Whatever it is, take some time to allow yourself to imagine a better version of your life.  Nothing that you truly want is impossible. It is available to you if you set an intention and commit to getting it.

Ask Your Future Self

A powerful exercise is to write a letter from your future self.  This is the part of you that already knows what you want to do.  She already knows that you’re capable of doing and having what you want in your life.  We all have a future self that is a source of inner wisdom.  She (or he) will guide us, if we’ll just ask.

A good way to get in touch with your future self is to write down three questions:

  • What should I stop doing that I’m currently doing now?
  • What should I start doing that I’m not currently doing?
  • What should I continue to do that I’m already doing?

Really do this on paper. Sit down, write the questions, and then write down your answers.  What is your future self telling you to change?

Decide And Make A Plan

Once you know what you want, you need to create a plan for making those changes.

Our brains get overwhelmed with too many changes and are already resistant to change in general, so I recommend that you constrain your focus to one major goal per quarter.  This will be your focus goal.

Decide now the order of your focus goals: which do you want to achieve in Q1, Q2, etc.?  You can still work on more than one thing each quarter, but your focus goal is going to be the main event.

For example, if you have the goals of losing 20 pounds and writing a book, your brain will not like starting both of those at the same time.  You’re likely to have more success if you stagger your goals.  For example, you can focus on the weight loss in Q1 by changing your eating habits, meal planning, adding in exercise etc., while you write down ideas for your book in a journal as they occur to you.  Then in Q2, when you’re already used to the healthy habits, you can focus on sitting down to start writing chapters of your book without reaching for chocolate to get you through the discomfort and sabotaging your weight-loss goal.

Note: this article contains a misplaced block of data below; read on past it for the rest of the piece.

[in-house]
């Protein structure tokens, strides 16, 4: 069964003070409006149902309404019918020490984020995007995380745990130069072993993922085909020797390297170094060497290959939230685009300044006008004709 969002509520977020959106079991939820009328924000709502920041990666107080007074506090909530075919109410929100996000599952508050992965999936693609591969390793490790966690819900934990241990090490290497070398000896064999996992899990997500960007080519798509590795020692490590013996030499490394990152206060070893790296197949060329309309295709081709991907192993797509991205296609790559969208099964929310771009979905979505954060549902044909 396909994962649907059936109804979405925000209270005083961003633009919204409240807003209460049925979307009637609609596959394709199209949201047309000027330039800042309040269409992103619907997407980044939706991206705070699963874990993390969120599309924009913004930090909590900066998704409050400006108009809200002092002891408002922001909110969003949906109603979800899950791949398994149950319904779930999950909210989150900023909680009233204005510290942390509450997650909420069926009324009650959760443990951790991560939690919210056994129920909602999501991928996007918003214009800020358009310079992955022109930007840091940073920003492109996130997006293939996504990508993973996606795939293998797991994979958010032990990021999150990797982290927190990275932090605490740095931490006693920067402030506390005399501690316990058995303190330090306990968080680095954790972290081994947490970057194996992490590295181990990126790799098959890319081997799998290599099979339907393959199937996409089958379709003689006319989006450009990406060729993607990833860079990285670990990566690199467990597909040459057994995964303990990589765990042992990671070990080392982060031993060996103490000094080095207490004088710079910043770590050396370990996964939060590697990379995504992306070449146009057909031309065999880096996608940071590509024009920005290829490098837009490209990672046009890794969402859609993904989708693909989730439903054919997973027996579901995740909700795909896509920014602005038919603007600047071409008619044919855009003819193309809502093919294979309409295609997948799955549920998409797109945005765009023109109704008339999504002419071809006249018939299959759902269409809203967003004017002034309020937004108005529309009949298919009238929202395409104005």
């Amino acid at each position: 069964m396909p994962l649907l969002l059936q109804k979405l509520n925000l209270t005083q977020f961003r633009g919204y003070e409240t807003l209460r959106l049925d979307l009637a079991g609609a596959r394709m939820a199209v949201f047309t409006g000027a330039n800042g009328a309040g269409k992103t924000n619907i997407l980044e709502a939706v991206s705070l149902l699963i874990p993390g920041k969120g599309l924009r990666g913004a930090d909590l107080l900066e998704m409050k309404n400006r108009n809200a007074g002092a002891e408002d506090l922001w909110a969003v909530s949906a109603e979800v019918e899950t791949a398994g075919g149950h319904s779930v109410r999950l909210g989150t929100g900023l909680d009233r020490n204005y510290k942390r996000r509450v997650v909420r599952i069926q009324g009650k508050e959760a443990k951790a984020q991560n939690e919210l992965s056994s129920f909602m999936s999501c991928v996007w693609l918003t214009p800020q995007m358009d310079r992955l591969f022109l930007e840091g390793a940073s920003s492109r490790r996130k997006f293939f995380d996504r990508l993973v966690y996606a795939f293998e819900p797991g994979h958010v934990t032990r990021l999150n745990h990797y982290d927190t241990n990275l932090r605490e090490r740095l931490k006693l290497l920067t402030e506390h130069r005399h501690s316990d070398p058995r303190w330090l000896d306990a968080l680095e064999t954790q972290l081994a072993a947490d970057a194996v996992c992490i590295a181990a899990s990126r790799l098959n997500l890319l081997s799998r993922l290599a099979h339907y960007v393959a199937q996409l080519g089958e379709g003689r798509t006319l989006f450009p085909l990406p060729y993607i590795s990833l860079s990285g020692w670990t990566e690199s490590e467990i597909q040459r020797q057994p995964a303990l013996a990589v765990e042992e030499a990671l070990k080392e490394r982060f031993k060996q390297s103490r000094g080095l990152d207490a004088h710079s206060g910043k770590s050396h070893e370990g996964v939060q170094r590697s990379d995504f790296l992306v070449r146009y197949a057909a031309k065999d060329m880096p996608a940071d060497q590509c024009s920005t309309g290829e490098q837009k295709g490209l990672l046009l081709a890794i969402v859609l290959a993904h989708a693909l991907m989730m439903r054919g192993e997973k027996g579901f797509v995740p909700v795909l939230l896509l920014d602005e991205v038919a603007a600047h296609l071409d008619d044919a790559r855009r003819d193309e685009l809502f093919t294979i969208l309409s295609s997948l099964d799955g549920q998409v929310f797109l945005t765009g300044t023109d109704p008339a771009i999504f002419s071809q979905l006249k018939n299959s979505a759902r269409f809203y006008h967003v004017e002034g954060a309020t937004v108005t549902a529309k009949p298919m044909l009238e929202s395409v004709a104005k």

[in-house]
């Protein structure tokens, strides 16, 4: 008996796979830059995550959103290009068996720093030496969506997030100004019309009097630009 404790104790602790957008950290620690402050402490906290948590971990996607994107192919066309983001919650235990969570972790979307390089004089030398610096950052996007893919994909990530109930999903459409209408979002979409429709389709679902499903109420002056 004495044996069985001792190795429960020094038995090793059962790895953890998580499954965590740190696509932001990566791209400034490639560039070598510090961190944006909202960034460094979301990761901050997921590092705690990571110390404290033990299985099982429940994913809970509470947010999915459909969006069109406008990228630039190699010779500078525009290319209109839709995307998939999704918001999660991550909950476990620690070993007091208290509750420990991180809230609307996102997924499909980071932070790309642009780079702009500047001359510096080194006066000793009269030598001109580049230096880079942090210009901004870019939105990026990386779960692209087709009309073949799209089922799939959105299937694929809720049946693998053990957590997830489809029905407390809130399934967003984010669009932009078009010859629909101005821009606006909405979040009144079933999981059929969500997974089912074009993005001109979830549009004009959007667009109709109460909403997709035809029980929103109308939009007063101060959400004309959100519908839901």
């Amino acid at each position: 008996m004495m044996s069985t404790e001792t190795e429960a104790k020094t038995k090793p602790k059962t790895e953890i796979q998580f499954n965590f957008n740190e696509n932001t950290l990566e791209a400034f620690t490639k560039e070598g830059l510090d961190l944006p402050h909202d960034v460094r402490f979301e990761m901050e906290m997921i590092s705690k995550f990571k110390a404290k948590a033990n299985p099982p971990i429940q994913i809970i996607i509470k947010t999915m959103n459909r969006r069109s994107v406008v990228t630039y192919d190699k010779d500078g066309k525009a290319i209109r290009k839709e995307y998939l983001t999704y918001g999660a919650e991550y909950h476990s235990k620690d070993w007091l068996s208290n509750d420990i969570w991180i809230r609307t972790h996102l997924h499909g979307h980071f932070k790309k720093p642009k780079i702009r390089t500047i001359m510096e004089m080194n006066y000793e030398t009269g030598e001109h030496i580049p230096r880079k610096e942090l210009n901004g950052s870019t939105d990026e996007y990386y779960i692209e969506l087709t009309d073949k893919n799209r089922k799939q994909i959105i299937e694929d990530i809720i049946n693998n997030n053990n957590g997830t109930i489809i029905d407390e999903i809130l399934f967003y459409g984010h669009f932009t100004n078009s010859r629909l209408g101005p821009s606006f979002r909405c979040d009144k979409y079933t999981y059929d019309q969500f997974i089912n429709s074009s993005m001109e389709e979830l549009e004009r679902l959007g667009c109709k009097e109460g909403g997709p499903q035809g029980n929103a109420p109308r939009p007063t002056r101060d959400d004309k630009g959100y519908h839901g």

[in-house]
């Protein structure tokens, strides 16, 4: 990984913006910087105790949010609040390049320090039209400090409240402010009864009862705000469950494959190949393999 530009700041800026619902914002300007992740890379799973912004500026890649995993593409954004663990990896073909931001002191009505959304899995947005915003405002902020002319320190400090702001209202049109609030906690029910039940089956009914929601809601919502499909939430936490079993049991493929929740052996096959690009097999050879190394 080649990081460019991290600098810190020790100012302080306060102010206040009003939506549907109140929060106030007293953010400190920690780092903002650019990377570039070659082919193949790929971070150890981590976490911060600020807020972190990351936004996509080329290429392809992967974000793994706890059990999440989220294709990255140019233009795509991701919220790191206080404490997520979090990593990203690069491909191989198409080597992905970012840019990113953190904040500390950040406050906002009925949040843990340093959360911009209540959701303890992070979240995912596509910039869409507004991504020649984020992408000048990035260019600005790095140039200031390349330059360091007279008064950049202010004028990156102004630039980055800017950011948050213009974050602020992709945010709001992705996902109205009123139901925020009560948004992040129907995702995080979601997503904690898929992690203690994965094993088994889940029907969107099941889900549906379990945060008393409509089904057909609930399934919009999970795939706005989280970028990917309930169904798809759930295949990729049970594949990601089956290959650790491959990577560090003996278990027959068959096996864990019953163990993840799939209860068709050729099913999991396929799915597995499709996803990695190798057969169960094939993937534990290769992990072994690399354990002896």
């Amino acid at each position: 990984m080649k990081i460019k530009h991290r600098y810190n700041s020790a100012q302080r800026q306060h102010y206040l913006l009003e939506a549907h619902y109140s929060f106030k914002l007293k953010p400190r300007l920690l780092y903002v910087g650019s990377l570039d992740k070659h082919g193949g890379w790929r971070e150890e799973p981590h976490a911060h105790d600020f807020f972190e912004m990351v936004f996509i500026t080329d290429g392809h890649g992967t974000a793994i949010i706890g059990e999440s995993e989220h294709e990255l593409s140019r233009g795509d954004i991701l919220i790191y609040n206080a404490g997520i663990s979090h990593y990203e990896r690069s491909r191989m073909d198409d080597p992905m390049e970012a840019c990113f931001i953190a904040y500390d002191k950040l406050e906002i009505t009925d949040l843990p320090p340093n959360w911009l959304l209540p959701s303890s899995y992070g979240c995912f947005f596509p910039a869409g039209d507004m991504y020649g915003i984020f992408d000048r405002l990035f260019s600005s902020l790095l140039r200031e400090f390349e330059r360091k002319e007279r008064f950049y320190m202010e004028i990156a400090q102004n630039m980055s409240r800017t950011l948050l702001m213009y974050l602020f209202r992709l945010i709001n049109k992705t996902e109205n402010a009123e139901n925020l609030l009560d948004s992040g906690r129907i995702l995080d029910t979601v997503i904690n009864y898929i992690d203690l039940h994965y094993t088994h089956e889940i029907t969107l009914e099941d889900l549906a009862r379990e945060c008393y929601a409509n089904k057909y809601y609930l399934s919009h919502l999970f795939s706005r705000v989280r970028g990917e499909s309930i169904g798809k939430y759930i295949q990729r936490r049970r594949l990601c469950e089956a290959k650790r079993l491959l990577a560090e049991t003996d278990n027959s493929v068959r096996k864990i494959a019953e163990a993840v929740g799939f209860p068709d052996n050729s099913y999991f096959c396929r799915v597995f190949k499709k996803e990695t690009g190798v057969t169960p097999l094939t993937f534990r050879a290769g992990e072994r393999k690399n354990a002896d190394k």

Plan ahead but be nice to yourself when planning.  You need to set yourself up for success!

Imagine Your Success

Imagine yourself where you want to be.  Think about how amazing it will feel when you get there.  How will your life be better when you’ve achieved it?  Taste the sweetness of that success now.  That feeling can help propel you to make the changes you need to make.

Write down your goals in several places.  Carry them with you in your wallet and read them everyday.  Keep them top of mind so that next year at this time, you’ll be celebrating your successes and triumphs.

There’s nothing better than actually becoming the person you know you were meant to be.

Go forth, grow, and bloom.



P.S. If you need help clarifying your goals, creating a plan to reach them, or taking massive action, let’s talk in a free strategy session to get you where you want to be.

Setting Good Goals

The reason to set goals is not so that you can be happier when you achieve them.  I’m sure you’ve noticed this in your own life, but attaining a goal doesn’t actually “make” you happier in the long term.  We can see this when looking at past goals that we’ve attained in own lives, such as getting a degree, getting a job, getting married, and having kids.  We’re glad that we attained those goals, but we’re not usually floating around on a cloud of bliss forever after.

The real reason to set goals is that they help you grow.  They stretch us to become the next best version of ourselves.  And if you do goals right, hopefully you’ll have a ton of fun, enjoy the process, and be amazed at who you become along the way.